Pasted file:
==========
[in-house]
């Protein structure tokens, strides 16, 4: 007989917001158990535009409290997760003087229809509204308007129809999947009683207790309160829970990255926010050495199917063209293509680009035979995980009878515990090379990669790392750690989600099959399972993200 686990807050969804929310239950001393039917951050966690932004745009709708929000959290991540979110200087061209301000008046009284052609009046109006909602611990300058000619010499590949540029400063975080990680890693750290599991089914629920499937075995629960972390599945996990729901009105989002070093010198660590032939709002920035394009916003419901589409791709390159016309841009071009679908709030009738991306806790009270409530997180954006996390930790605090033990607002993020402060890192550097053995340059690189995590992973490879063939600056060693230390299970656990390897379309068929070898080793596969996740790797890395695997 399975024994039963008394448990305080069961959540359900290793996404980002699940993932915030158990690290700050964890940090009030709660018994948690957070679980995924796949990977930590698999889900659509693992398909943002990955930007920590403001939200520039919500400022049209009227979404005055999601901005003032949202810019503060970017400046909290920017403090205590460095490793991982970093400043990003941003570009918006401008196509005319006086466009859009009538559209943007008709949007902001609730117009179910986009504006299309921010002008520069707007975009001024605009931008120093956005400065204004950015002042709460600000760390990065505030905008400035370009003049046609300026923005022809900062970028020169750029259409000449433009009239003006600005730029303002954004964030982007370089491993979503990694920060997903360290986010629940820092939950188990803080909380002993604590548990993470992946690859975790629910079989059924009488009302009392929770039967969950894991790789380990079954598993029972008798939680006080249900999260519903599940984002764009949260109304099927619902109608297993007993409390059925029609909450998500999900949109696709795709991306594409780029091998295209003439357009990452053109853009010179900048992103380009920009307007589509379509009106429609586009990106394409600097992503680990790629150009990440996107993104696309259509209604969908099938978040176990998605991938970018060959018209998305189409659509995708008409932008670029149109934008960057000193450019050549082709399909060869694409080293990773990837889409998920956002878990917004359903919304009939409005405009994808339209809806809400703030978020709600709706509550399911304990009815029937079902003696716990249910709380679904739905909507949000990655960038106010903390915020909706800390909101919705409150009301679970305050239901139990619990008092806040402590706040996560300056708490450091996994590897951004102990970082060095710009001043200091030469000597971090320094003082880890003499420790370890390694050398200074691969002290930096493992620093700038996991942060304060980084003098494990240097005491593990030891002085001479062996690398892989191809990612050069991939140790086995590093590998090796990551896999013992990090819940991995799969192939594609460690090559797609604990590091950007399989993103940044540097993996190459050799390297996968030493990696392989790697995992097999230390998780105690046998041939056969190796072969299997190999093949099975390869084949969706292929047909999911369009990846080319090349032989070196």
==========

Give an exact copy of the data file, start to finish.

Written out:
[in-house]
């Protein structure tokens, strides 16, 4: 007989917001158990535009409290997760003087229809509204308007129809999947009683207790309160829970990255926010050495199917063209293509680009035979995980009878515990090379990669790392750690989600099959399972993200 686990807050969804929310239950001393039917951050966690932004745009709708929000959290991540979110200087061209301000008046009284052609009046109006909602611990300058000619010499590949540029400063975080990680890693750290599991089914629920499937075995629960972390599945996990729901009105989002070093010198660590032939709002920035394009916003419901589409791709390159016309841009071009679908709030009738991306806790009270409530997180954006996390930790605090033990607002993020402060890192550097053995340059690189995590992973490879063939600056060693230390299970656990390897379309068929070898080793596969996740790797890395695997 399975024994039963008394448990305080069961959540359900290793996404980002699940993932915030158990690290700050964890940090009030709660018994948690957070679980995924796949990977930590698999889900659509693992398909943002990955930007920590403001939200520039919500400022049209009227979404005055999601901005003032949202810019503060970017400046909290920017403090205590460095490793991982970093400043990003941003570009918006401008196509005319006086466009859009009538559209943007008709949007902001609730117009179910986009504006299309921010002008520069707007975009001024605009931008120093956005400065204004950015002042709460600000760390990065505030905008400035370009003049046609300026923005022809900062970028020169750029259409000449433009009239003006600005730029303002954004964030982007370089491993979503990694920060997903360290986010629940820092939950188990803080909380002993604590548990993470992946690859975790629910079989059924009488009302009392929770039967969950894991790789380990079954598993029972008798939680006080249900999260519903599940984002764009949260109304099927619902109608297993007993409390059925029609909450998500999900949109696709795709991306594409780029091998295209003439357009990452053109853009010179900048992103380009920009307007589509379509009106429609586009990106394409600097992503680990790629150009990440996107993104696309259509209604969908099938978040176990998605991938970018060959018209998305189409659509995708008409932008670029149109934008960057000193450019050549082709399909060869694409080293990773990837889409998920956002878990917004359903919304009939409005405009994808339209809806809400703030978020709600709706509550399911304990009815029937079902003696716990249910709380679904739905909507949000990655960038106010903390915020909706800390909101919705409150009301679970305050239901139990619990008092806040402590706040996560300056708490450091996994590897951004102990970082060095710009001043200091030469000597971090320094003082880890003499420790370890390694050398200074691969002290930096493992620093700038996991942060304060980084003098494990240097005491593990030891002085001479062996690398892989191809990612050069991939140790086995590093590998090796990551896999013992990090819940991995799969192939594609460690090559797609604990590091950007399989993103940044540097993996190459050799390297996968030493990696392989790697995992097999230390998780105690046998041939056969190796072969299997190999093949099975390869084949969706292929047909999911369009990846080319090349032989070196």